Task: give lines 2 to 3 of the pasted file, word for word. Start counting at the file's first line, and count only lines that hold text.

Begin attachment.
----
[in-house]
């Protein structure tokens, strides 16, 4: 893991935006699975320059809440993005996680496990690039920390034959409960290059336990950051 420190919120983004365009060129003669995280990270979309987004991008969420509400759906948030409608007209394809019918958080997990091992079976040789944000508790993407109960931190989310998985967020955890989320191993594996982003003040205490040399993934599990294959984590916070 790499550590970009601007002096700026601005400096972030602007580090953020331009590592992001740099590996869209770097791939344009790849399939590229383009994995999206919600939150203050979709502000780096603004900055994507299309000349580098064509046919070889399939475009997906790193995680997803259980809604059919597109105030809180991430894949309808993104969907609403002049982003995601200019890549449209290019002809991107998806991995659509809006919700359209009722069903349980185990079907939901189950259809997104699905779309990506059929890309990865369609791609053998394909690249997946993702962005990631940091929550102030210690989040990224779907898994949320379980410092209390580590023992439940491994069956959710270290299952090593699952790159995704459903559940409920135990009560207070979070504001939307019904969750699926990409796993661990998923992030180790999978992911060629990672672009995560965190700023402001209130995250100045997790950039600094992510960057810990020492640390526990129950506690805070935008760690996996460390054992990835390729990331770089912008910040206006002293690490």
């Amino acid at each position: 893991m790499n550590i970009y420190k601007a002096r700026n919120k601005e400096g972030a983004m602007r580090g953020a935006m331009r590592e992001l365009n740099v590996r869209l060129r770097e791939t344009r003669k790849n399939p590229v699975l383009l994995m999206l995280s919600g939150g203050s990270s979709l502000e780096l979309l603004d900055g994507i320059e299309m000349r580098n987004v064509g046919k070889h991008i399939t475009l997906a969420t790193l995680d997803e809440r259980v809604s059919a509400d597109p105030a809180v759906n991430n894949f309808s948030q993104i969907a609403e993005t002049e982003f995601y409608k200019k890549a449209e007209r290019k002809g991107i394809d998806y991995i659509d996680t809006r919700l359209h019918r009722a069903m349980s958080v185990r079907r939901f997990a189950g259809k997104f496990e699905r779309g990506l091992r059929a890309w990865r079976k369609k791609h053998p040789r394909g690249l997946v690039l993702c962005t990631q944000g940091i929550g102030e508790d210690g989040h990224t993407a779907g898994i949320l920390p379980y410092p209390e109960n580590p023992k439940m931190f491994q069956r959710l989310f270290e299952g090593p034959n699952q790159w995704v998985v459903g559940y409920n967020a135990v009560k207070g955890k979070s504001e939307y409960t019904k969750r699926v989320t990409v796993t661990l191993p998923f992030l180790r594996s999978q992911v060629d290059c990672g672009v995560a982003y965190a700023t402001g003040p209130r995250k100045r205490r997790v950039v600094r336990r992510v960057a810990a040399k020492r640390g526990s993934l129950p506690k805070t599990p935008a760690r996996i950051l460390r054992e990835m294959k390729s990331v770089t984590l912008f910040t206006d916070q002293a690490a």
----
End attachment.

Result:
């Protein structure tokens, strides 16, 4: 893991935006699975320059809440993005996680496990690039920390034959409960290059336990950051 420190919120983004365009060129003669995280990270979309987004991008969420509400759906948030409608007209394809019918958080997990091992079976040789944000508790993407109960931190989310998985967020955890989320191993594996982003003040205490040399993934599990294959984590916070 790499550590970009601007002096700026601005400096972030602007580090953020331009590592992001740099590996869209770097791939344009790849399939590229383009994995999206919600939150203050979709502000780096603004900055994507299309000349580098064509046919070889399939475009997906790193995680997803259980809604059919597109105030809180991430894949309808993104969907609403002049982003995601200019890549449209290019002809991107998806991995659509809006919700359209009722069903349980185990079907939901189950259809997104699905779309990506059929890309990865369609791609053998394909690249997946993702962005990631940091929550102030210690989040990224779907898994949320379980410092209390580590023992439940491994069956959710270290299952090593699952790159995704459903559940409920135990009560207070979070504001939307019904969750699926990409796993661990998923992030180790999978992911060629990672672009995560965190700023402001209130995250100045997790950039600094992510960057810990020492640390526990129950506690805070935008760690996996460390054992990835390729990331770089912008910040206006002293690490």
């Amino acid at each position: 893991m790499n550590i970009y420190k601007a002096r700026n919120k601005e400096g972030a983004m602007r580090g953020a935006m331009r590592e992001l365009n740099v590996r869209l060129r770097e791939t344009r003669k790849n399939p590229v699975l383009l994995m999206l995280s919600g939150g203050s990270s979709l502000e780096l979309l603004d900055g994507i320059e299309m000349r580098n987004v064509g046919k070889h991008i399939t475009l997906a969420t790193l995680d997803e809440r259980v809604s059919a509400d597109p105030a809180v759906n991430n894949f309808s948030q993104i969907a609403e993005t002049e982003f995601y409608k200019k890549a449209e007209r290019k002809g991107i394809d998806y991995i659509d996680t809006r919700l359209h019918r009722a069903m349980s958080v185990r079907r939901f997990a189950g259809k997104f496990e699905r779309g990506l091992r059929a890309w990865r079976k369609k791609h053998p040789r394909g690249l997946v690039l993702c962005t990631q944000g940091i929550g102030e508790d210690g989040h990224t993407a779907g898994i949320l920390p379980y410092p209390e109960n580590p023992k439940m931190f491994q069956r959710l989310f270290e299952g090593p034959n699952q790159w995704v998985v459903g559940y409920n967020a135990v009560k207070g955890k979070s504001e939307y409960t019904k969750r699926v989320t990409v796993t661990l191993p998923f992030l180790r594996s999978q992911v060629d290059c990672g672009v995560a982003y965190a700023t402001g003040p209130r995250k100045r205490r997790v950039v600094r336990r992510v960057a810990a040399k020492r640390g526990s993934l129950p506690k805070t599990p935008a760690r996996i950051l460390r054992e990835m294959k390729s990331v770089t984590l912008f910040t206006d916070q002293a690490a």